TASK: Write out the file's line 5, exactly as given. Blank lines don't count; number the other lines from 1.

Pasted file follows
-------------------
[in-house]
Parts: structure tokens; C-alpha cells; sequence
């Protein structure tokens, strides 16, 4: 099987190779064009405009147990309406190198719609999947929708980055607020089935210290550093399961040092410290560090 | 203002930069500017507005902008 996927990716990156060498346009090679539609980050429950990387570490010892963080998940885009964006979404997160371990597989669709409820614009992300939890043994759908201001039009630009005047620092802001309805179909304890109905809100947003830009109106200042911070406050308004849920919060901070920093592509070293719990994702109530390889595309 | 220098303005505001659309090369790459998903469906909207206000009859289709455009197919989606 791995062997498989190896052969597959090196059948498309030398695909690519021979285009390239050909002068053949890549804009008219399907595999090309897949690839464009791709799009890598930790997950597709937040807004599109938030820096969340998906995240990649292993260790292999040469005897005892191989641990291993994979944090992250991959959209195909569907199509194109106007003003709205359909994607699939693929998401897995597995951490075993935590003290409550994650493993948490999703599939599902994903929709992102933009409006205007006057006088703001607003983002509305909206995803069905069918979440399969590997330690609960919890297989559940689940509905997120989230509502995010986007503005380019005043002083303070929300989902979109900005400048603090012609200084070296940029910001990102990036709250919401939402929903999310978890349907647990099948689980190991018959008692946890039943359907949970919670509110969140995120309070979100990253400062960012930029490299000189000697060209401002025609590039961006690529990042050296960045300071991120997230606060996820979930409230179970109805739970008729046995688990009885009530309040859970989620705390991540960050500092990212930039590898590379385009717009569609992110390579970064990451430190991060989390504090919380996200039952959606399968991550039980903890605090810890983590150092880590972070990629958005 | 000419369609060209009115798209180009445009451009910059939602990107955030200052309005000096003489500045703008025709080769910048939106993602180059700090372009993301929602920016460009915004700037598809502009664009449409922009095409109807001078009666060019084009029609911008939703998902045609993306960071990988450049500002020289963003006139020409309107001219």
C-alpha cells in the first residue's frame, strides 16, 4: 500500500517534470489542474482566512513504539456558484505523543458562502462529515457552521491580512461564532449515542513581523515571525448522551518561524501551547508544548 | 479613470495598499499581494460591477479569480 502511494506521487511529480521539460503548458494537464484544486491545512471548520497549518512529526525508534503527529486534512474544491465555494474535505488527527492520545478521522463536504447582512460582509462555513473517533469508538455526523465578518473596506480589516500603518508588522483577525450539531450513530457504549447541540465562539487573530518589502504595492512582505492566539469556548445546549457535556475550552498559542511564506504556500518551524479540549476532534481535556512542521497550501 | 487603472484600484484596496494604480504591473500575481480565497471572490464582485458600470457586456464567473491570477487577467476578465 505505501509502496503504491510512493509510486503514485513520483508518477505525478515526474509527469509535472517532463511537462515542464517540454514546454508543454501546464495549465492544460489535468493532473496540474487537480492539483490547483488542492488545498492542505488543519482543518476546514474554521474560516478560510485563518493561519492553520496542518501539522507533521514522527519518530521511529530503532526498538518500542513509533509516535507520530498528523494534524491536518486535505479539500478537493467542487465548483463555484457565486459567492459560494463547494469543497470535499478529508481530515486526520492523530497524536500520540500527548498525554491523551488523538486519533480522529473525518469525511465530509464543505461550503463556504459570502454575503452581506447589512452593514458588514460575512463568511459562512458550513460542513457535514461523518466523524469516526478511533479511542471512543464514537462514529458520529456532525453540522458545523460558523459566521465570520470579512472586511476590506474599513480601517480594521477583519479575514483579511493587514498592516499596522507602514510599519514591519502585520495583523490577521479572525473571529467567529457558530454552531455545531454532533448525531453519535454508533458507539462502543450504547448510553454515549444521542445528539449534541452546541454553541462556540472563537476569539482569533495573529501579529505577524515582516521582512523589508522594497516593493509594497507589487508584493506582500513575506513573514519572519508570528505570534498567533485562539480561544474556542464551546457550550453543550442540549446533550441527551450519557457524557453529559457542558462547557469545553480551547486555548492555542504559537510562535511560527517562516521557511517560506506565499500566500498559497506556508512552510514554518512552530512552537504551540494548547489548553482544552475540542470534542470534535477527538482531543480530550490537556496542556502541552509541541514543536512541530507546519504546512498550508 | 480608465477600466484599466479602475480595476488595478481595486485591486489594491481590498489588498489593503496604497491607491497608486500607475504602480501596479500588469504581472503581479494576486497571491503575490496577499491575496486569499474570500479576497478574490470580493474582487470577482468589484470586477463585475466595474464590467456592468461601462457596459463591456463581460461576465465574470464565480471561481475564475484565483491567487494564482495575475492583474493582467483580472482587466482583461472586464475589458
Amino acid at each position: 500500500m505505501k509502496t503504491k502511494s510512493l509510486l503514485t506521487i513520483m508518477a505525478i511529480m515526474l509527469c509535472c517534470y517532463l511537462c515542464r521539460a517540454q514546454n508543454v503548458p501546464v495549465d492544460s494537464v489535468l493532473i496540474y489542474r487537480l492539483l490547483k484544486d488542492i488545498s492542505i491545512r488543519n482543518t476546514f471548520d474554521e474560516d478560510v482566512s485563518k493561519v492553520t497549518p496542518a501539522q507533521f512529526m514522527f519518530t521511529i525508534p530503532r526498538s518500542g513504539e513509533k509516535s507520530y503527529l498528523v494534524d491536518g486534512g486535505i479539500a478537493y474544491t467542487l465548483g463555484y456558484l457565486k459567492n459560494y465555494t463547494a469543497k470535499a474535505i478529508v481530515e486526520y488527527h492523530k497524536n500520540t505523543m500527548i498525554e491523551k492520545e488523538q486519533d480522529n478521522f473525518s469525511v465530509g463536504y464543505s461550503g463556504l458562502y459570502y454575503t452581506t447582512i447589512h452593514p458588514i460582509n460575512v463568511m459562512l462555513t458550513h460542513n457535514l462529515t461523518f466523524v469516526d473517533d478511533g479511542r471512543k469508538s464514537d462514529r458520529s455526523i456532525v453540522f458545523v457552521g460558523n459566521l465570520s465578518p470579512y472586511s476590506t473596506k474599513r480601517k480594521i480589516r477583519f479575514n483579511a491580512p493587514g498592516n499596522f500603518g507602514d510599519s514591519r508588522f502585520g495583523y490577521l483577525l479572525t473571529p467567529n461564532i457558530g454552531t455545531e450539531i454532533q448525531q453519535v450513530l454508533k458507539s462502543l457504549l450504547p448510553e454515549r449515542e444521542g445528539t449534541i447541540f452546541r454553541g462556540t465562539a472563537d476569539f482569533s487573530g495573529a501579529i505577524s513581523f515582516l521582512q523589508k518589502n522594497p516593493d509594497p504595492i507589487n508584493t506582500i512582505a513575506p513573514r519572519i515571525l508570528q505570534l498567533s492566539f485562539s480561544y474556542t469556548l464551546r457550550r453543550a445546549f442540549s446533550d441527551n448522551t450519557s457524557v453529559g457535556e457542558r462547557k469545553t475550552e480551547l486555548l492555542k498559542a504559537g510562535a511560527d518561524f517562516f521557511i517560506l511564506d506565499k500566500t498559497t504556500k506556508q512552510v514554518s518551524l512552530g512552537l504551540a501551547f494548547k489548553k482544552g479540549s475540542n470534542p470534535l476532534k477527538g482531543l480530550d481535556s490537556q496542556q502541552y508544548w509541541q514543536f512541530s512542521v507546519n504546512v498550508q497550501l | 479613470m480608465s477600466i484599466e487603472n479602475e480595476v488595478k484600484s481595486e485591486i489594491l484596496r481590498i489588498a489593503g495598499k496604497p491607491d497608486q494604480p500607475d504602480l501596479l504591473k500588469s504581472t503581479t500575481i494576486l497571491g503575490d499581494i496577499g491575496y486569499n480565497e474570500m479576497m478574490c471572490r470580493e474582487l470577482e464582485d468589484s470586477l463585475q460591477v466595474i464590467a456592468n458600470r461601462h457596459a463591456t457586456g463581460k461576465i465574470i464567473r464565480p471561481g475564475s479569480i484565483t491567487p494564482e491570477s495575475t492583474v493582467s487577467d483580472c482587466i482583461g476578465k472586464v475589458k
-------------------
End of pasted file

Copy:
Amino acid at each position: 500500500m505505501k509502496t503504491k502511494s510512493l509510486l503514485t506521487i513520483m508518477a505525478i511529480m515526474l509527469c509535472c517534470y517532463l511537462c515542464r521539460a517540454q514546454n508543454v503548458p501546464v495549465d492544460s494537464v489535468l493532473i496540474y489542474r487537480l492539483l490547483k484544486d488542492i488545498s492542505i491545512r488543519n482543518t476546514f471548520d474554521e474560516d478560510v482566512s485563518k493561519v492553520t497549518p496542518a501539522q507533521f512529526m514522527f519518530t521511529i525508534p530503532r526498538s518500542g513504539e513509533k509516535s507520530y503527529l498528523v494534524d491536518g486534512g486535505i479539500a478537493y474544491t467542487l465548483g463555484y456558484l457565486k459567492n459560494y465555494t463547494a469543497k470535499a474535505i478529508v481530515e486526520y488527527h492523530k497524536n500520540t505523543m500527548i498525554e491523551k492520545e488523538q486519533d480522529n478521522f473525518s469525511v465530509g463536504y464543505s461550503g463556504l458562502y459570502y454575503t452581506t447582512i447589512h452593514p458588514i460582509n460575512v463568511m459562512l462555513t458550513h460542513n457535514l462529515t461523518f466523524v469516526d473517533d478511533g479511542r471512543k469508538s464514537d462514529r458520529s455526523i456532525v453540522f458545523v457552521g460558523n459566521l465570520s465578518p470579512y472586511s476590506t473596506k474599513r480601517k480594521i480589516r477583519f479575514n483579511a491580512p493587514g498592516n499596522f500603518g507602514d510599519s514591519r508588522f502585520g495583523y490577521l483577525l479572525t473571529p467567529n461564532i457558530g454552531t455545531e450539531i454532533q448525531q453519535v450513530l454508533k458507539s462502543l457504549l450504547p448510553e454515549r449515542e444521542g445528539t449534541i447541540f452546541r454553541g462556540t465562539a472563537d476569539f482569533s487573530g495573529a501579529i505577524s513581523f515582516l521582512q523589508k518589502n522594497p516593493d509594497p504595492i507589487n508584493t506582500i512582505a513575506p513573514r519572519i515571525l508570528q505570534l498567533s492566539f485562539s480561544y474556542t469556548l464551546r457550550r453543550a445546549f442540549s446533550d441527551n448522551t450519557s457524557v453529559g457535556e457542558r462547557k469545553t475550552e480551547l486555548l492555542k498559542a504559537g510562535a511560527d518561524f517562516f521557511i517560506l511564506d506565499k500566500t498559497t504556500k506556508q512552510v514554518s518551524l512552530g512552537l504551540a501551547f494548547k489548553k482544552g479540549s475540542n470534542p470534535l476532534k477527538g482531543l480530550d481535556s490537556q496542556q502541552y508544548w509541541q514543536f512541530s512542521v507546519n504546512v498550508q497550501l | 479613470m480608465s477600466i484599466e487603472n479602475e480595476v488595478k484600484s481595486e485591486i489594491l484596496r481590498i489588498a489593503g495598499k496604497p491607491d497608486q494604480p500607475d504602480l501596479l504591473k500588469s504581472t503581479t500575481i494576486l497571491g503575490d499581494i496577499g491575496y486569499n480565497e474570500m479576497m478574490c471572490r470580493e474582487l470577482e464582485d468589484s470586477l463585475q460591477v466595474i464590467a456592468n458600470r461601462h457596459a463591456t457586456g463581460k461576465i465574470i464567473r464565480p471561481g475564475s479569480i484565483t491567487p494564482e491570477s495575475t492583474v493582467s487577467d483580472c482587466i482583461g476578465k472586464v475589458k